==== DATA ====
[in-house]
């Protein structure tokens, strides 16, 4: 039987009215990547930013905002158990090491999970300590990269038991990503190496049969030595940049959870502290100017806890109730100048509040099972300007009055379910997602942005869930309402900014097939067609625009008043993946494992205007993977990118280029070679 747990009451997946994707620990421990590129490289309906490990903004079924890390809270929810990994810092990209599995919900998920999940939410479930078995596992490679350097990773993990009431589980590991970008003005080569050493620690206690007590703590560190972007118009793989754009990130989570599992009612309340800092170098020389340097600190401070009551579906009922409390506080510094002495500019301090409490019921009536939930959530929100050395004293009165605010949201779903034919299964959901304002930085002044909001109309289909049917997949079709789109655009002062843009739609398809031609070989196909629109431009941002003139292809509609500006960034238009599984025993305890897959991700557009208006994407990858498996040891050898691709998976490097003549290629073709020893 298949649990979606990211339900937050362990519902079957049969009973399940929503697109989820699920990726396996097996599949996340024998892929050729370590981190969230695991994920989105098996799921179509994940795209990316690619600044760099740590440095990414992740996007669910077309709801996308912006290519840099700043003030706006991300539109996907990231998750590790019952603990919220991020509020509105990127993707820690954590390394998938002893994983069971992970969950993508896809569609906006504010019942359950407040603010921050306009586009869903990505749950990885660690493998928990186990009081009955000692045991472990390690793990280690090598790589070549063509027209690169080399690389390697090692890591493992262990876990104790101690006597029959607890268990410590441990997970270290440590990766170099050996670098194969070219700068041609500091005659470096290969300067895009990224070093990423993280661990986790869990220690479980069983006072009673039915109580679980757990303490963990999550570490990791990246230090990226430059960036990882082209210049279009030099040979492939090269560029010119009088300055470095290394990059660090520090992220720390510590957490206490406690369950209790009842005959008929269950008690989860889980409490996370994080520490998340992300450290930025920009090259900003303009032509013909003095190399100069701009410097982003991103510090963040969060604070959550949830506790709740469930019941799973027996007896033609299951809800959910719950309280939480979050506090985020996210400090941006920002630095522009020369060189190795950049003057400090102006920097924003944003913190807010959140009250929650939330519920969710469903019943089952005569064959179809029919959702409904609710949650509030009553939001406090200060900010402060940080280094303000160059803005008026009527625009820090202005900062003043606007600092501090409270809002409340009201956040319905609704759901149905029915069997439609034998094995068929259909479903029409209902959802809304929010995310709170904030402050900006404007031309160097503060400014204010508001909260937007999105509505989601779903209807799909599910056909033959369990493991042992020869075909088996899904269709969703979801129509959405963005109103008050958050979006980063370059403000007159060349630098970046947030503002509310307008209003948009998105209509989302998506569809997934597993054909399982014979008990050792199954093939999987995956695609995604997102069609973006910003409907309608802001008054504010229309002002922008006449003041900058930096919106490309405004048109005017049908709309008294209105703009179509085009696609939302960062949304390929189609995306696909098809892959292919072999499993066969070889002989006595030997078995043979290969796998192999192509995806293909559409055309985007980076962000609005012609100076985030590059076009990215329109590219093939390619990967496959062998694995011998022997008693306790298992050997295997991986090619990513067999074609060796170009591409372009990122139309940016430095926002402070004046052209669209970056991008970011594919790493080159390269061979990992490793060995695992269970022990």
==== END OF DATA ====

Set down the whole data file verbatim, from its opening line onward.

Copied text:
[in-house]
């Protein structure tokens, strides 16, 4: 039987009215990547930013905002158990090491999970300590990269038991990503190496049969030595940049959870502290100017806890109730100048509040099972300007009055379910997602942005869930309402900014097939067609625009008043993946494992205007993977990118280029070679 747990009451997946994707620990421990590129490289309906490990903004079924890390809270929810990994810092990209599995919900998920999940939410479930078995596992490679350097990773993990009431589980590991970008003005080569050493620690206690007590703590560190972007118009793989754009990130989570599992009612309340800092170098020389340097600190401070009551579906009922409390506080510094002495500019301090409490019921009536939930959530929100050395004293009165605010949201779903034919299964959901304002930085002044909001109309289909049917997949079709789109655009002062843009739609398809031609070989196909629109431009941002003139292809509609500006960034238009599984025993305890897959991700557009208006994407990858498996040891050898691709998976490097003549290629073709020893 298949649990979606990211339900937050362990519902079957049969009973399940929503697109989820699920990726396996097996599949996340024998892929050729370590981190969230695991994920989105098996799921179509994940795209990316690619600044760099740590440095990414992740996007669910077309709801996308912006290519840099700043003030706006991300539109996907990231998750590790019952603990919220991020509020509105990127993707820690954590390394998938002893994983069971992970969950993508896809569609906006504010019942359950407040603010921050306009586009869903990505749950990885660690493998928990186990009081009955000692045991472990390690793990280690090598790589070549063509027209690169080399690389390697090692890591493992262990876990104790101690006597029959607890268990410590441990997970270290440590990766170099050996670098194969070219700068041609500091005659470096290969300067895009990224070093990423993280661990986790869990220690479980069983006072009673039915109580679980757990303490963990999550570490990791990246230090990226430059960036990882082209210049279009030099040979492939090269560029010119009088300055470095290394990059660090520090992220720390510590957490206490406690369950209790009842005959008929269950008690989860889980409490996370994080520490998340992300450290930025920009090259900003303009032509013909003095190399100069701009410097982003991103510090963040969060604070959550949830506790709740469930019941799973027996007896033609299951809800959910719950309280939480979050506090985020996210400090941006920002630095522009020369060189190795950049003057400090102006920097924003944003913190807010959140009250929650939330519920969710469903019943089952005569064959179809029919959702409904609710949650509030009553939001406090200060900010402060940080280094303000160059803005008026009527625009820090202005900062003043606007600092501090409270809002409340009201956040319905609704759901149905029915069997439609034998094995068929259909479903029409209902959802809304929010995310709170904030402050900006404007031309160097503060400014204010508001909260937007999105509505989601779903209807799909599910056909033959369990493991042992020869075909088996899904269709969703979801129509959405963005109103008050958050979006980063370059403000007159060349630098970046947030503002509310307008209003948009998105209509989302998506569809997934597993054909399982014979008990050792199954093939999987995956695609995604997102069609973006910003409907309608802001008054504010229309002002922008006449003041900058930096919106490309405004048109005017049908709309008294209105703009179509085009696609939302960062949304390929189609995306696909098809892959292919072999499993066969070889002989006595030997078995043979290969796998192999192509995806293909559409055309985007980076962000609005012609100076985030590059076009990215329109590219093939390619990967496959062998694995011998022997008693306790298992050997295997991986090619990513067999074609060796170009591409372009990122139309940016430095926002402070004046052209669209970056991008970011594919790493080159390269061979990992490793060995695992269970022990």